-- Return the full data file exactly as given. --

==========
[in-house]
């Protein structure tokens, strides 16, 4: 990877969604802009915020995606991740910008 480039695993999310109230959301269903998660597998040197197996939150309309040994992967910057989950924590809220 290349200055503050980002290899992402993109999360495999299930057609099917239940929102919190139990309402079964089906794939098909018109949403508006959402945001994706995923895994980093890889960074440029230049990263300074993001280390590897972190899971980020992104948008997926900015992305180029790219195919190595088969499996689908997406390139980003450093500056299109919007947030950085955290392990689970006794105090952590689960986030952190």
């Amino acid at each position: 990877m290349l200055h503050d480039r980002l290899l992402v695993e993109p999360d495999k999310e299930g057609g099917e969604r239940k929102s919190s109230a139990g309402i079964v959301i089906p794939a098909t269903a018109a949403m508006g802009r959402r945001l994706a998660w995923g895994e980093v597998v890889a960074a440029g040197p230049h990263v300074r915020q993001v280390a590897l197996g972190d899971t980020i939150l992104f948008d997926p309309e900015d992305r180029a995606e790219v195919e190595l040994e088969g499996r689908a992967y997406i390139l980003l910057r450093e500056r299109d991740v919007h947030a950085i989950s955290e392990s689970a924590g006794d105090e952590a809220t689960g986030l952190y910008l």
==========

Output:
[in-house]
């Protein structure tokens, strides 16, 4: 990877969604802009915020995606991740910008 480039695993999310109230959301269903998660597998040197197996939150309309040994992967910057989950924590809220 290349200055503050980002290899992402993109999360495999299930057609099917239940929102919190139990309402079964089906794939098909018109949403508006959402945001994706995923895994980093890889960074440029230049990263300074993001280390590897972190899971980020992104948008997926900015992305180029790219195919190595088969499996689908997406390139980003450093500056299109919007947030950085955290392990689970006794105090952590689960986030952190």
């Amino acid at each position: 990877m290349l200055h503050d480039r980002l290899l992402v695993e993109p999360d495999k999310e299930g057609g099917e969604r239940k929102s919190s109230a139990g309402i079964v959301i089906p794939a098909t269903a018109a949403m508006g802009r959402r945001l994706a998660w995923g895994e980093v597998v890889a960074a440029g040197p230049h990263v300074r915020q993001v280390a590897l197996g972190d899971t980020i939150l992104f948008d997926p309309e900015d992305r180029a995606e790219v195919e190595l040994e088969g499996r689908a992967y997406i390139l980003l910057r450093e500056r299109d991740v919007h947030a950085i989950s955290e392990s689970a924590g006794d105090e952590a809220t689960g986030l952190y910008l």